Equipment Purchasing Tips for the Newbie Contractor

If you're just starting a sewer and drain cleaning business, keep this advice in mind as you're preparing for your first big investment.
Equipment Purchasing Tips for the Newbie Contractor
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Starting up a new business can be challenging. There is a lot to consider, from what area to cover, to the extent of services to offer, to how you’re going to make yourself visible to your target customers. While there is plenty to tweak and perfect as you find your way through the business world, you can’t head down that road until you do one thing first: Purchase equipment.

Once contractors are well established in their business, buying equipment may be easy. But what should they be thinking about when they’re new to the game and preparing to make that first major investment in equipment?

New or used?
“A lot of contractors, when they’re first getting started, look at purchasing used equipment,” says Rick Kempher, sales manager at LMT, a manufacturer of industrial vacuum equipment.

Whether it’s a hydroexcavator, a trencher, or a pipe bursting system, going the used route can net you a better deal dollar-wise. But if you’re not careful about what you buy, used equipment can lead to you looking for a replacement sooner than you’d like. For example, Kempher’s expertise is in vacuum units, and he says the tank is an item that warrants careful inspection before purchasing something used.

“You really need to have the tanks checked to see what the thickness is on them, especially the bottom of the tank. We’ve had a lot of people who have gotten started in the business by buying used trucks off the Internet. And sometimes, once they get them, they last less than a year and the tanks are rusting out. That would be something for someone just starting out to really watch for before making a purchase.”

You can avoid a problem like that by going brand-new with your equipment, but that of course means more expense that may be difficult to handle during the startup of a business.

Weighing benefits against a budget
“A lot of customers will call me and say something like, ‘I have $30,000 to buy a complete unit, but I want to go with a new tank.’ Well, that’s not very realistic,” Kempher says. “Say the equipment body and pump is going to be around $25,000. If all they have is a $30,000 budget, that doesn’t give them much room to fit in the chassis. That’s the biggest thing we get: People trying to work within a tight budget, and it’s very difficult with new equipment.”

Kempher says contractors must weigh the benefits of buying new equipment against the budget they’re working with and the extra costs that may potentially arise going the used route. Used equipment can mean repair costs down the road that wouldn’t have happened with new equipment, which comes with the additional benefit of being under warranty for a certain period of time depending on the manufacturer.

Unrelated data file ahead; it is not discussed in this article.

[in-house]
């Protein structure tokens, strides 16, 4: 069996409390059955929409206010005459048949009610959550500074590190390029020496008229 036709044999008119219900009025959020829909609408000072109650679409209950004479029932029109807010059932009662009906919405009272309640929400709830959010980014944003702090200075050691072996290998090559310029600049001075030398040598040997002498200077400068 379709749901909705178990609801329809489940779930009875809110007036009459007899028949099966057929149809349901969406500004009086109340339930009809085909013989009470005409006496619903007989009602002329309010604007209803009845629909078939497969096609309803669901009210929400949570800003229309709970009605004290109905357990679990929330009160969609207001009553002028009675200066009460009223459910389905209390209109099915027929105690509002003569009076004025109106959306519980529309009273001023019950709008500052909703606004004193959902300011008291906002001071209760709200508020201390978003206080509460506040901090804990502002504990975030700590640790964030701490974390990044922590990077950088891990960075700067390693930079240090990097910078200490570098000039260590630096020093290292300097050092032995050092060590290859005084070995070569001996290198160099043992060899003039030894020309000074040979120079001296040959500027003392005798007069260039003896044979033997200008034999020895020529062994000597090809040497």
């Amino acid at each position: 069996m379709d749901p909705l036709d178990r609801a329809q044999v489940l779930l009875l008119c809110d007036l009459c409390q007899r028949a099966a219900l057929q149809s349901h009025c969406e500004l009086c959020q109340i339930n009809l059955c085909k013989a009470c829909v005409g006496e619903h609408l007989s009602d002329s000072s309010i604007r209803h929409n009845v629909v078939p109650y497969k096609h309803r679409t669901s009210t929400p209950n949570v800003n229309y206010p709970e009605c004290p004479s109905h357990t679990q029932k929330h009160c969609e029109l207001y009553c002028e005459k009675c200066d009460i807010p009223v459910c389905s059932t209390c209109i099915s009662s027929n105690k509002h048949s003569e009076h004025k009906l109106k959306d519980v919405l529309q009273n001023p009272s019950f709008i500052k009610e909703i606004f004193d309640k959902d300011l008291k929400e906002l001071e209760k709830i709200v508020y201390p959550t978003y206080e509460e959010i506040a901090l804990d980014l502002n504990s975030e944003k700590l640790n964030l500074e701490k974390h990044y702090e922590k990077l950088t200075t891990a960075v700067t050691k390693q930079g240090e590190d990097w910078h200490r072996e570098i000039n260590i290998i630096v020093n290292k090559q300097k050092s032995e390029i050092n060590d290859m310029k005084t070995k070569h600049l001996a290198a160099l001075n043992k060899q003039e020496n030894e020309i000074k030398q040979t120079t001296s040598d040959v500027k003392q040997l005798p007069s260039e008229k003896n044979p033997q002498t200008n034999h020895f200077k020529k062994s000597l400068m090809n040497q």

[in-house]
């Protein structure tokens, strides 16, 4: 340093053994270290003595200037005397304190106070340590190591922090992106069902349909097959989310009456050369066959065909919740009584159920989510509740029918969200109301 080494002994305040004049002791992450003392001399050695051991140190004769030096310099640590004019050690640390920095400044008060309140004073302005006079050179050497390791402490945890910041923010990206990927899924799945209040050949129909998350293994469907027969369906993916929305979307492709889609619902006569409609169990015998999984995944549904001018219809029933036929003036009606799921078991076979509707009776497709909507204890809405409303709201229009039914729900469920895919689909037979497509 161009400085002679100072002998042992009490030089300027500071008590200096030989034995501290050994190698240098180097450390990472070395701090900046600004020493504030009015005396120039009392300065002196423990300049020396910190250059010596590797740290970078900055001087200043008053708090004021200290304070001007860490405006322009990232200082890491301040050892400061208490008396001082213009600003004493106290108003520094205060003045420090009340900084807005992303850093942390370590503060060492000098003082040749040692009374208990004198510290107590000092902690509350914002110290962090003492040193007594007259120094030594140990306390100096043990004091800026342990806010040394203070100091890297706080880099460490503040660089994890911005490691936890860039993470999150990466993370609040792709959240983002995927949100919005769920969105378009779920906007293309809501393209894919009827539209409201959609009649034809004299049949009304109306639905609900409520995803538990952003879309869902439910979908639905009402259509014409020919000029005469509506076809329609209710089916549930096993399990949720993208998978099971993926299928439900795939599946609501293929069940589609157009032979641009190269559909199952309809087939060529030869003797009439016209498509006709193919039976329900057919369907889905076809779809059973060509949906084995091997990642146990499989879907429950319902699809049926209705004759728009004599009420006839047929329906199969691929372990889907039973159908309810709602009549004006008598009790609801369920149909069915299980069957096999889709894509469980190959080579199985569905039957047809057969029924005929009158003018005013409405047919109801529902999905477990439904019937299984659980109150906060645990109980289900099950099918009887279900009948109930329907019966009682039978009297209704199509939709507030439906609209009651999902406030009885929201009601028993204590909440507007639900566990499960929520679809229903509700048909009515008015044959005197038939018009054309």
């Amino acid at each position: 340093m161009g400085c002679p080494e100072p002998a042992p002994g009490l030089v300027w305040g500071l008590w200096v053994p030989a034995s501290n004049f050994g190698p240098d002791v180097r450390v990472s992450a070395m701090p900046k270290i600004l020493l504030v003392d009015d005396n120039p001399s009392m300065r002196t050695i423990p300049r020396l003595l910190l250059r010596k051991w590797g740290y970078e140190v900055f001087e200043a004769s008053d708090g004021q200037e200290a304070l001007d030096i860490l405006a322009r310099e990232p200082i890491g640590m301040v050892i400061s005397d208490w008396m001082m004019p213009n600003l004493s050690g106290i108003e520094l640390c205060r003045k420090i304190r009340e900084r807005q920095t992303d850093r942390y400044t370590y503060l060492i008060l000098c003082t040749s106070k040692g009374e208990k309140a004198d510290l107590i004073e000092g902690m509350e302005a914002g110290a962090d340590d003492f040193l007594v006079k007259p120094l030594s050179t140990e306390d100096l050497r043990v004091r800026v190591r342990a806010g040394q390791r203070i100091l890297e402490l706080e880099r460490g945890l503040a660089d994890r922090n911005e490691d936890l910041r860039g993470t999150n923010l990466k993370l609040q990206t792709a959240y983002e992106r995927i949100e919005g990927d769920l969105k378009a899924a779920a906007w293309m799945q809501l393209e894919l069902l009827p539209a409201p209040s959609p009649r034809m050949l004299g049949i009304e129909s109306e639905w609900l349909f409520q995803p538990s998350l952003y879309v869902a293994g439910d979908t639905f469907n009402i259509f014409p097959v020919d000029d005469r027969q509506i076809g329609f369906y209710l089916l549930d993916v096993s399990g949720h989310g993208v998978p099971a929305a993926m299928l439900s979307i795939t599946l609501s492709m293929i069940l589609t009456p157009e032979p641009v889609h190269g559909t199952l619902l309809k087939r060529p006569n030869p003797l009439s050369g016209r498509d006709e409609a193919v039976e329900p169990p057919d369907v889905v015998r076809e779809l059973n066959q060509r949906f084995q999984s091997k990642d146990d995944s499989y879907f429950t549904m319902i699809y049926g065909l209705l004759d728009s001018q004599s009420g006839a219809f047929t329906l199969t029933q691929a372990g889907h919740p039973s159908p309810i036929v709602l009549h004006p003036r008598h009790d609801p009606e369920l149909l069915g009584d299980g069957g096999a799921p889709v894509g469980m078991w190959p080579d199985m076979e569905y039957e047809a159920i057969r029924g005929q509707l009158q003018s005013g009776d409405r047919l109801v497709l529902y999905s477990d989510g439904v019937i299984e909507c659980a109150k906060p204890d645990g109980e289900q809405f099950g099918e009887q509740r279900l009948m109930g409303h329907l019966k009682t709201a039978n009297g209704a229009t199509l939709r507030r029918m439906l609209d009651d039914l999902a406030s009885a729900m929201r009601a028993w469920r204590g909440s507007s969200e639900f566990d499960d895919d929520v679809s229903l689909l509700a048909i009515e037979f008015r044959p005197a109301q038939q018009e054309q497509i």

“It’s just like buying a car,” Kempher says. “If you buy a used one, you don’t know what you’re going to get exactly. You have to figure in the maintenance cost on a used system. You’re still going to have some maintenance for a new one, but you won’t have the repair issues with a new unit that you would likely have with a used one.”

For example, the vacuum pump on a used truck could be recently replaced or 10 years old.

“A lot of people will replace their tank but they don’t replace the pump system,” Kempher says. “So you’ll end up having issues with the pump shortly down the road whereas you wouldn’t with a new unit.”

Do your homework
No matter the cost or whether a tool is new or used, the bottom line is it has to be able to get the job done. Kempher says many contractors have a sufficient understanding of what they’re going to need from their equipment in order to do the type of work they’re getting into. From there, it’s just about fitting those needs within their budget. However, there are also contractors on the other end of the spectrum.

“There are certain things they need to figure out ahead of time as far as what they’re wanting to work into a budget price,” Kempher says. “A lot depends on what their specific needs are. It’s very hard to advise someone if they’re not sure what they need because it varies all over the country.”

That is where a manufacturer’s demo day can be helpful. By getting some firsthand experience with equipment at a demo day, contractors can determine if it will fit within their scope of work. LMT held a demo day at its Galva, Illinois, manufacturing facility recently for its HX-4000 SMART-DIG hydroexcavator.

“It can give them a good idea about the capacity of the unit they’re looking at buying,” Kempher says. “Our unit (the HX-4000) is specifically designed for smaller jobs. It’s not a big industrial unit for digging into high rock areas. It will do small rock. If it’s utility locating or foundation work, it works perfect. When you get into the big 5,000 or 6,000 cfm units, they’re good for pretty much anything, but they’re very costly.

“It goes back to looking at your size and what you actually need to do the job, then not unnecessarily spending the extra money for a piece of equipment. A demo day can show a contractor if a unit will do the job for them or not.”


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